On September 7th, the Essex County Freeholders voted to approved a contract with ICE that had already been signed by the Essex County Executive to expand immigration detention in the Essex County Correctional Facility, and the neighboring privately run Delaney Hall, to 1250 people.

The outrage over that vote has translated into action. As of last night, over 1300 people had signed the petition demanding that the freeholders revoke the contract with ICE and improve conditions in the jail.

The vote may be over, but the campaign to revoke the contract and improve conditions in a jail that has been accused of human rights abuses and sits amid toxic waste sites and active polluters continues.

If you want to get involved you can:

1. Sign the petition

2. Forward the petition to your friends and family.

3. Attend an upcoming Essex County Freeholder meeting in person and ask them to explain their vote

4. Attend the protest rally and march on in Newark October 9th Redefining Cruel & Unusual Indefinite Immigration Detention for-Profit Amid Toxic Waste in Essex County beginning at 1:30 pm at Peter Francisco Park Newark, NJ (right outside Newark Penn Station) Marching to and from: Essex County Correctional Facility & Delaney Hall 356 Doremus Ave, Newark, NJ

Wednesday, September 21, 2011

Redefining Cruel & Unusual

Redefining Cruel & Unusual
Indefinite Immigration Detention for-Profit Amid Toxic Waste in Essex County

Protest, Rally & March
October 9th 1:30 pm
... Beginning at Peter Francisco Park Newark, NJ

Marching to and from:
Essex County Correctional Facility & Delaney Hall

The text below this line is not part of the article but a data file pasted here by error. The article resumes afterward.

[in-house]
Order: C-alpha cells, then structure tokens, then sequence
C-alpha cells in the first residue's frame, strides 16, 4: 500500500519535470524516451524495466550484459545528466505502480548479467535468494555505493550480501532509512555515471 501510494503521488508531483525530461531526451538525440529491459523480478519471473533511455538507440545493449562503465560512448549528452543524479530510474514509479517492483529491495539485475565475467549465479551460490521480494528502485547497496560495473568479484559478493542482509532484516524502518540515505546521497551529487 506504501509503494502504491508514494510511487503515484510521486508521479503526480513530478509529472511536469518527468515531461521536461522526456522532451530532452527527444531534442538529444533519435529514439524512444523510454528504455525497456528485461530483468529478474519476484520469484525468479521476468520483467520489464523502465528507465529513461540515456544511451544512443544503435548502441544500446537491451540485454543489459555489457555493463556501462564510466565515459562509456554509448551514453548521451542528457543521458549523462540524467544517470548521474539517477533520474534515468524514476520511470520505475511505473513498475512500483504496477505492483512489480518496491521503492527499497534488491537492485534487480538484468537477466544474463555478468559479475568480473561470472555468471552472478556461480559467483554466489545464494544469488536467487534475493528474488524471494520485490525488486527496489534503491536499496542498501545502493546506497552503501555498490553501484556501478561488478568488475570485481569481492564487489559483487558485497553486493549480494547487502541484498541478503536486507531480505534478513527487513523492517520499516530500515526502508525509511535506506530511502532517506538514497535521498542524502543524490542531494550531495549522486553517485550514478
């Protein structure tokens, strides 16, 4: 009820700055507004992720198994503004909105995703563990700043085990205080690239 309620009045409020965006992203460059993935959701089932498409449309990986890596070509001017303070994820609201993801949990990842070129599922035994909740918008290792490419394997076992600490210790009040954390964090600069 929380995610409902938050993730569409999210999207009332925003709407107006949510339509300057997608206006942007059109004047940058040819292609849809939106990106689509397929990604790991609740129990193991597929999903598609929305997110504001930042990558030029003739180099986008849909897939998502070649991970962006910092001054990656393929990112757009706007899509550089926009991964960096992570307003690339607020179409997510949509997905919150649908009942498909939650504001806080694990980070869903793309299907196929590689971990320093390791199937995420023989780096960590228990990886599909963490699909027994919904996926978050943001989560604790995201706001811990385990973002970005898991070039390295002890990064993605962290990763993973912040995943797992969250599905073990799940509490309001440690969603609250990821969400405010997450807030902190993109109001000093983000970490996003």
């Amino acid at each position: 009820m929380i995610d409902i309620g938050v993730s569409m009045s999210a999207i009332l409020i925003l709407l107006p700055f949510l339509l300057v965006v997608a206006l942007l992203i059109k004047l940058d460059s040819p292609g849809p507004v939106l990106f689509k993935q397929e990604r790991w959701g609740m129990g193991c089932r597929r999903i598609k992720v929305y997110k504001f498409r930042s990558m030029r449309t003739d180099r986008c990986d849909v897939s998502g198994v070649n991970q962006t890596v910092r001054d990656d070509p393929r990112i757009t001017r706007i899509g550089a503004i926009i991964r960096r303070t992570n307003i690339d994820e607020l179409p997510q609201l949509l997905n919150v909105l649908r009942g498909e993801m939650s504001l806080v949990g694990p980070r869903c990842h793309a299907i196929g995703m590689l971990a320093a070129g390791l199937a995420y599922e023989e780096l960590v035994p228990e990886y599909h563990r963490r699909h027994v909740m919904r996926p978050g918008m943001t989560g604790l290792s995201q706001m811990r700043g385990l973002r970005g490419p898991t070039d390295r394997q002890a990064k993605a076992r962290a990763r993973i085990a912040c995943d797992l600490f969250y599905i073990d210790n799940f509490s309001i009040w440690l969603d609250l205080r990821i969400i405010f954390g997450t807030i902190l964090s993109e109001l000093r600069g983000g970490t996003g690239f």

356 Doremus Ave, Newark, NJ

Can't join us in Newark on Oct 9th? Sign the Petition

After 14 years the IRATE & First Friends annual protest is moving to Newark along with the detainees from the Elizabeth Detention Center. ICE listened to us year after year complain about conditions at the converted warehouse with no outdoor recreation where people were kept, sometimes for years on end. They responded by working with Essex County and the private for-profit company Community Education Centers (CEC).

Up to 1250 detainees will now be held in either the Essex County Jail or in the neighboring privately run. Delaney Hall. These sites allow for outdoor recreation but are located in the middle of numerous TOXIC WASTE sites. The jail and Delaney Hall are both located on Doremus Avenue, a highly polluted area with active polluters where air quality is a constant issue.

Concerns also persist that the Essex County Jail is restricting visits from family, lawyers, and clergy in addition to concerns about adequate food, and general safety.

The Essex County Freeholders just voted to approve a five year contact with ICE that expands an inhumane system that breaks apart families and is wasteful of tax dollars.

We oppose this expansion of immigration detention in Essex County. Many of those ensnared in the indiscriminate immigration enforcement dragnet which automatically leads to detention are long-term residents, green card holders, U.S. citizens, business owners, college graduates and veterans. We have grave concerns about the conditions under which they are being held.

Co-sponsored by:
Action for Justice Community Church of NY Unitarian Universalist; American Friends Service Committee, Immigrant Rights Program-Newark; Bergen County Branch/People's Organization for Progress; Casa Esperanza; Casa Freehold; Community of Friends in Action, Inc.; Immigration Task Force, Unitarian Universalist Legislative Ministry of New Jersey; Felician Sisters of Lodi; Ironbound Community Corporation; Middlesex County Coalition for Immigrant Rights; Monmouth County Coalition for Immigrant Rights; Pax Christi NJ; Sisters of Mercy, Mid-Atlantic Justice Office; Social Responsibility Council of the Unitarian Society of Ridgewood; Wind of the Spirit

To RSVP and for update visit the Facebook event page